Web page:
Block on Trump's Asylum Ban Upheld by Supreme Court
In the past week we've had some interesting movement in cases in the Third Circuit. One case was filed in district court in New Jersey, while one is getting set for arguments before the Third Circuit, and another is getting sent back to state court with a certified question.
Here's the latest in Third Circuit cases -- read on for details.
The American Humanist Association, a group espousing "nontheistic views," has filed a suit against a New Jersey school district, on behalf of a family that objects to the phrase "under God" in the Pledge of Allegiance that their child must recite each day in school. The family alleges that the phrase "under God" discriminates against atheists, and violates Article 1 of the New Jersey Constitution.
An attorney for the American Humanist Association stated, "Public schools should not engage in an exercise that tells students that patriotism is tied to a belief in God. ... Such a daily exercise portrays atheist and humanist children as second-class citizens, and certainly contributes to anti-atheist prejudices."
The "Safari-gate" drama continues. In 2012, Stanford graduate student, Jonathan Mayer, released a report that "four companies were circumventing Safari's no-tracking settings," reports MediaPost. Two of the companies -- PointRoll and Google have settled with the FTC and many states, but a group of consumers continues to try to sue the companies in a class action.
A group of consumers initiated an action alleging "violations of the federal wiretap law and state privacy laws," when they learned that companies were circumventing their privacy controls for ad purposes. Judge Sue Robinson, of the U.S. District Court for the District of Delaware, dismissed the lawsuit, and now the consumers are appealing to the Third Circuit. Briefs have been filed, and we are awaiting arguments.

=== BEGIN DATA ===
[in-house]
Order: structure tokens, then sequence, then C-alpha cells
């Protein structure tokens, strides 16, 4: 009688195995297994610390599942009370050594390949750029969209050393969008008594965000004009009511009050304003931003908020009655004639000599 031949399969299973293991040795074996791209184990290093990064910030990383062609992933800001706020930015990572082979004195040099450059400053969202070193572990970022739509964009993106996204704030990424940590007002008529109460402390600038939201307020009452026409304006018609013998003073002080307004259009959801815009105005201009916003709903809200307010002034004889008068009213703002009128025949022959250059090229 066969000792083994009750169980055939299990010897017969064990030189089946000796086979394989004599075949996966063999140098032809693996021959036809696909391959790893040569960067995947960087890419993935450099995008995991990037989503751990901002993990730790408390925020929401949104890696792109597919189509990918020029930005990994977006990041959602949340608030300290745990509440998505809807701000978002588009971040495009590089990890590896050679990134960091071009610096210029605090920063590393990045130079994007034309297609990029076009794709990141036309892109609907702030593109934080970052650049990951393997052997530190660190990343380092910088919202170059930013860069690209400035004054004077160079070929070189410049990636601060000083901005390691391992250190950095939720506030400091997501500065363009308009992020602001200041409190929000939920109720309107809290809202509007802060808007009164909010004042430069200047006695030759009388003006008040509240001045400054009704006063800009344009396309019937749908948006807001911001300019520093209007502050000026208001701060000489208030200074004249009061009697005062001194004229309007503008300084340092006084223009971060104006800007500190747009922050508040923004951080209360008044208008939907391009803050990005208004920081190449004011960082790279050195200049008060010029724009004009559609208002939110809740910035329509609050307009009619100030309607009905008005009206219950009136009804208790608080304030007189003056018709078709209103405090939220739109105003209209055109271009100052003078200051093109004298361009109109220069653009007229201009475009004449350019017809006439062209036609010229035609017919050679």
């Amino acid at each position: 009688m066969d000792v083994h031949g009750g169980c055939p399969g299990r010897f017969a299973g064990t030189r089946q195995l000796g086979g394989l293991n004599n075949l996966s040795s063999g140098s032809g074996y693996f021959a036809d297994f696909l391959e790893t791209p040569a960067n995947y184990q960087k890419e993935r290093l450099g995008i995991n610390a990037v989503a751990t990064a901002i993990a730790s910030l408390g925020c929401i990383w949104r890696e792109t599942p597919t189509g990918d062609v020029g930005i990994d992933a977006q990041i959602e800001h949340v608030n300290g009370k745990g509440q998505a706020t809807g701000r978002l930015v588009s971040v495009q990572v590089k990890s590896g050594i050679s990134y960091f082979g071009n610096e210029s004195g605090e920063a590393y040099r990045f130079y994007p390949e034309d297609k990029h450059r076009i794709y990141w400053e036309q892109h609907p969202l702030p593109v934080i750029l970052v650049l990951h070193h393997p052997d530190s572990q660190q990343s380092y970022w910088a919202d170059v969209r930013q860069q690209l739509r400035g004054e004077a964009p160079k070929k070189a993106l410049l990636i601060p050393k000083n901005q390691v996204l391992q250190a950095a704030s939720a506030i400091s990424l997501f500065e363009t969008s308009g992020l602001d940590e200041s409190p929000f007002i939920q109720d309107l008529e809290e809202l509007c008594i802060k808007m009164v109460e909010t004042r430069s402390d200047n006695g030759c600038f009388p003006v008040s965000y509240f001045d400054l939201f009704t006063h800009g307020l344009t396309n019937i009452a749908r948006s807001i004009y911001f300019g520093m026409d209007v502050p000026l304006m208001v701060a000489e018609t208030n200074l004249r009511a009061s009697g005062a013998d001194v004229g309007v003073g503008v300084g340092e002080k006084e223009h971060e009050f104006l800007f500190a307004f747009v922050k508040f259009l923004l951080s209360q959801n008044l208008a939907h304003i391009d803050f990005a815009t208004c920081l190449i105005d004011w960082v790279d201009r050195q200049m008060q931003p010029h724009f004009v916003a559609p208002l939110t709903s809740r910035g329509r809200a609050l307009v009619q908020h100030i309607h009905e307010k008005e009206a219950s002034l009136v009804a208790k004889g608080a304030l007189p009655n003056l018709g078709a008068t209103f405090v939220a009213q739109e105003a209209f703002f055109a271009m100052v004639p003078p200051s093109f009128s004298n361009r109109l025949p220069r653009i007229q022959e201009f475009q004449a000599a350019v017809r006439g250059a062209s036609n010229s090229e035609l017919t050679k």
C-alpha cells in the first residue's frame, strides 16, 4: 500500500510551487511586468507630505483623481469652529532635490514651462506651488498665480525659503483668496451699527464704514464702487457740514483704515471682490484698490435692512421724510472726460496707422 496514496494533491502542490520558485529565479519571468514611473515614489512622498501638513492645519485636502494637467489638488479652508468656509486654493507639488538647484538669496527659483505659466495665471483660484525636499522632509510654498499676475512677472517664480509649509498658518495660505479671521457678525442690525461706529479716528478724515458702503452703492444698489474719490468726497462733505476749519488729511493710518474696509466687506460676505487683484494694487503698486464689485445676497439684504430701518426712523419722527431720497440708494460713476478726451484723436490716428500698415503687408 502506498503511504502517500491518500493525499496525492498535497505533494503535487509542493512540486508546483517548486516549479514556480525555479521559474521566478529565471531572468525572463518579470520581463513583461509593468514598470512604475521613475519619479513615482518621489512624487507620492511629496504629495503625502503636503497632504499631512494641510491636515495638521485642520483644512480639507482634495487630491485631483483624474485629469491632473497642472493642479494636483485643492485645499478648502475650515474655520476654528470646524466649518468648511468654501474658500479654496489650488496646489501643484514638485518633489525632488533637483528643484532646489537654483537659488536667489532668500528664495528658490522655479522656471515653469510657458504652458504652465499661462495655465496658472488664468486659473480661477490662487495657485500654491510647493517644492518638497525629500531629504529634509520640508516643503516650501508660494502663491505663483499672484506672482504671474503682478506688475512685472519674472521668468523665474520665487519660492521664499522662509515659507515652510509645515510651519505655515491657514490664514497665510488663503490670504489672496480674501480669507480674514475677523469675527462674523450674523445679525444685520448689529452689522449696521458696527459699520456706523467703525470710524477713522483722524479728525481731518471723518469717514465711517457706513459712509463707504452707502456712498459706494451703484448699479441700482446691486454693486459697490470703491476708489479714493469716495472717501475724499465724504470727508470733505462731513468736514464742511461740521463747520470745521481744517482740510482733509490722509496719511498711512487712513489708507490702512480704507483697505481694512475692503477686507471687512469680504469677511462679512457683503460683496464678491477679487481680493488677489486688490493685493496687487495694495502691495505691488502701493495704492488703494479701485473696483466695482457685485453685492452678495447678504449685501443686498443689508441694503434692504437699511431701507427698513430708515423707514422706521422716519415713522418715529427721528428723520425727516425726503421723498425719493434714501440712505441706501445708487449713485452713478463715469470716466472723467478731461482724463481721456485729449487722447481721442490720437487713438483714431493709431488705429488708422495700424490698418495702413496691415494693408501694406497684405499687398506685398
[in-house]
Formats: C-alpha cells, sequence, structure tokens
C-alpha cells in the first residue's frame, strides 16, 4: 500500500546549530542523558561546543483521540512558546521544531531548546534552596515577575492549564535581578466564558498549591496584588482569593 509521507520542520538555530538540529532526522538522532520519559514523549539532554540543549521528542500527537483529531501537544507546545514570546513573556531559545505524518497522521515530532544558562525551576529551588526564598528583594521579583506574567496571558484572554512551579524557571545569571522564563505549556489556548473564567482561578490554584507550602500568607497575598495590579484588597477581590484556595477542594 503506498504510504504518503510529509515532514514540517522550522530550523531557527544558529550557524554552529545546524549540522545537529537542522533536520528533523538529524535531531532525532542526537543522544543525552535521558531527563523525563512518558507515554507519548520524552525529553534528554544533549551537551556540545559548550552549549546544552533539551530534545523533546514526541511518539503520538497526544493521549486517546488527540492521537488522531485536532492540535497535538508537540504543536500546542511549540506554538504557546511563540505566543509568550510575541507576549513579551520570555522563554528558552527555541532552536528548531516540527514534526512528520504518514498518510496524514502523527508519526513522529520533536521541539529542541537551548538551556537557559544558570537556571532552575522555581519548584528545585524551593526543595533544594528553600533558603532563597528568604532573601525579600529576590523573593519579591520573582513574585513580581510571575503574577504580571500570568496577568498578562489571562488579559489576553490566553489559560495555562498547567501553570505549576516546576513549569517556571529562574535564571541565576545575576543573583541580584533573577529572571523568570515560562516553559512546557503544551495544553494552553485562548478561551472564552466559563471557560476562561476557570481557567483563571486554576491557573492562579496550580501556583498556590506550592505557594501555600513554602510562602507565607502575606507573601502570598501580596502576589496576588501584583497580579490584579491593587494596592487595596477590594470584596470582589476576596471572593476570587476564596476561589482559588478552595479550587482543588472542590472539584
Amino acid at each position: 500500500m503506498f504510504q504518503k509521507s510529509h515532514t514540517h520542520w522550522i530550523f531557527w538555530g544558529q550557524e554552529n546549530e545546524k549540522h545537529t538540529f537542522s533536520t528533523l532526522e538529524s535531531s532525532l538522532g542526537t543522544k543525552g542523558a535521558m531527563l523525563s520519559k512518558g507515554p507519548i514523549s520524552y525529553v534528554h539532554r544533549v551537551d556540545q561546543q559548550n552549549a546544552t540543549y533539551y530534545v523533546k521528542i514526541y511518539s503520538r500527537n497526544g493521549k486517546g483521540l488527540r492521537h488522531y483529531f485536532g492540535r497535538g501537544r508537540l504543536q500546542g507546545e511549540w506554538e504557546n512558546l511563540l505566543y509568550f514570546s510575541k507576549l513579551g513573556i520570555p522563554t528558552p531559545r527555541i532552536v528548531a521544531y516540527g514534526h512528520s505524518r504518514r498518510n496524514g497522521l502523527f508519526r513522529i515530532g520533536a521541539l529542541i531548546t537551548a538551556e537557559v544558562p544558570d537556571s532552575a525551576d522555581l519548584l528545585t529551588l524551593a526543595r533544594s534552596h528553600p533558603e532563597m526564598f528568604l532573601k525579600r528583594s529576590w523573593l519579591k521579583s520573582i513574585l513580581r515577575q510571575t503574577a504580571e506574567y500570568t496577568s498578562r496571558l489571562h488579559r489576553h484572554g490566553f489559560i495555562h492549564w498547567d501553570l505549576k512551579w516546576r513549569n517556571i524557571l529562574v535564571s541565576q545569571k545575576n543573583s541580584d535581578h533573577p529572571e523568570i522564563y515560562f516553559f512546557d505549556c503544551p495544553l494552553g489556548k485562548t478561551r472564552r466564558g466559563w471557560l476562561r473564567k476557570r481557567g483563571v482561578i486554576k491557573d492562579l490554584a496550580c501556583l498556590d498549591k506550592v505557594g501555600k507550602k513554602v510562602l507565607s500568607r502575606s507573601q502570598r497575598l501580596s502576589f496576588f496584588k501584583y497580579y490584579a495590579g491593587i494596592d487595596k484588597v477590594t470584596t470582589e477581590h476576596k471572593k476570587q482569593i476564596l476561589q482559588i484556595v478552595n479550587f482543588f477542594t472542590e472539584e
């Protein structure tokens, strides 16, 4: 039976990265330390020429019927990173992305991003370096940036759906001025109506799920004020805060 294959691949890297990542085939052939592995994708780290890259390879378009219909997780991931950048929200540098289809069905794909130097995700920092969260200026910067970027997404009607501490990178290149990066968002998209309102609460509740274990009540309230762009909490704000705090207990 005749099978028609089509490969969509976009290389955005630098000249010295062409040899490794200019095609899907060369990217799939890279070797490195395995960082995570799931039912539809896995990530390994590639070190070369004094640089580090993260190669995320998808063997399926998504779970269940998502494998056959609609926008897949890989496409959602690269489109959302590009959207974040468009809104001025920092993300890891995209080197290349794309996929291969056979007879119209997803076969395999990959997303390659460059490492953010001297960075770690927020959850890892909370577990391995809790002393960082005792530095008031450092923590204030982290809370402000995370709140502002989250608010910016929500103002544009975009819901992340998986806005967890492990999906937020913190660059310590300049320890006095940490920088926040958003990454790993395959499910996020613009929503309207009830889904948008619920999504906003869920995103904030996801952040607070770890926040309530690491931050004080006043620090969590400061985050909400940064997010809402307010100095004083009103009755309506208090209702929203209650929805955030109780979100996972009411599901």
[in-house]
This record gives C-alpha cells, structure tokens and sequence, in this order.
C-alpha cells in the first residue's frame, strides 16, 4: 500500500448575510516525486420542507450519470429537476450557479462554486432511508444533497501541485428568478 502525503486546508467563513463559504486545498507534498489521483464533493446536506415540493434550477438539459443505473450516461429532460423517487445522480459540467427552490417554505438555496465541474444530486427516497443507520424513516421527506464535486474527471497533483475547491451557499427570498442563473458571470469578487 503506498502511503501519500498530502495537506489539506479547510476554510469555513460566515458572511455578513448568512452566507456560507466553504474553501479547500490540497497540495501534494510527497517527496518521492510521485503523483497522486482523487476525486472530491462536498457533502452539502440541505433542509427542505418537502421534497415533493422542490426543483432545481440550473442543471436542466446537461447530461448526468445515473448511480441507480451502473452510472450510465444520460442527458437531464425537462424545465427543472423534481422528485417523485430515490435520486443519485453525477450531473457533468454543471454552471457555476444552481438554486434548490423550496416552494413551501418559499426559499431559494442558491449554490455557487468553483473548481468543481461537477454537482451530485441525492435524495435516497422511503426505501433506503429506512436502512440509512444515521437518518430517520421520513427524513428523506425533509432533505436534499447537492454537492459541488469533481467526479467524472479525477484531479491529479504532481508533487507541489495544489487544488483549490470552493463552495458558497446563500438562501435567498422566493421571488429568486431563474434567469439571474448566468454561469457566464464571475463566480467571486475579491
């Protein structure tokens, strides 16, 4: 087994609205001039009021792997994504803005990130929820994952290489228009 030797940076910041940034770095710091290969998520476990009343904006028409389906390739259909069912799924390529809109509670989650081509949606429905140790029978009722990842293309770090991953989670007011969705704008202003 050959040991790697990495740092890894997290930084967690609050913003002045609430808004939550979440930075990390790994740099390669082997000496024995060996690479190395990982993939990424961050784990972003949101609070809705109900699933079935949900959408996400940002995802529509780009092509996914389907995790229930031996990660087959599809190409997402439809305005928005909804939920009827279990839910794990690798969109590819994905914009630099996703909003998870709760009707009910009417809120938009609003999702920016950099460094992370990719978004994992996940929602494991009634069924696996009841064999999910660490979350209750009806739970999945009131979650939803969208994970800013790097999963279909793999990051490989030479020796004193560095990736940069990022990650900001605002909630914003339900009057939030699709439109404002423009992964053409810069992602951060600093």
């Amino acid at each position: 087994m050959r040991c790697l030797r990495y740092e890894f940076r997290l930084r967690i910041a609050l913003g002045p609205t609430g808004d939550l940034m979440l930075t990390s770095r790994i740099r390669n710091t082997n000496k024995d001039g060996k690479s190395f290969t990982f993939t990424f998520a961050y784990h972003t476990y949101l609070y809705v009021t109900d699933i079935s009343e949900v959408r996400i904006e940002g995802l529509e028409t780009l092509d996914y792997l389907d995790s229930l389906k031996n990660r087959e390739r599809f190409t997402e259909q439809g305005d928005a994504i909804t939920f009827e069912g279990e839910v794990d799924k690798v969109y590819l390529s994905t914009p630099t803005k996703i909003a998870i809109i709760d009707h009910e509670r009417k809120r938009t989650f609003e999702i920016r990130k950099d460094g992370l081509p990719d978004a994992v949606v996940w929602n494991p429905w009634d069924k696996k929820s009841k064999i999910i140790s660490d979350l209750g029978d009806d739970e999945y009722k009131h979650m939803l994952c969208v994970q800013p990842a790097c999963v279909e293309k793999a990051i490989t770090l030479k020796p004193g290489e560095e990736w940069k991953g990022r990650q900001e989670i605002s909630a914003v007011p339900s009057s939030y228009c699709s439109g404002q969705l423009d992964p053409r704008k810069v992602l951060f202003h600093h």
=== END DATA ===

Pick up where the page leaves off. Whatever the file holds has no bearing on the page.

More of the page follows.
Jared Wolfe was injured in a DUI car accident, and this case involves the dispute between the DUI driver's insurance company and Wolfe. Unable to make a determination without input on Pennsylvania law, the Third Circuit has certified the following question to the Pennsylvania Supreme Court: "Under Pennsylvania law, can an insured tortfeasor assign his or her bad faith claim against an insurer, under 42 Pa.C.S. § 8371, to an injured third party?" The Pennsylvania Supreme Court's answer will determine the outcome of the appeal.
Meeting with a lawyer can help you understand your options and how to best protect your rights. Visit our attorney directory to find a lawyer near you who can help.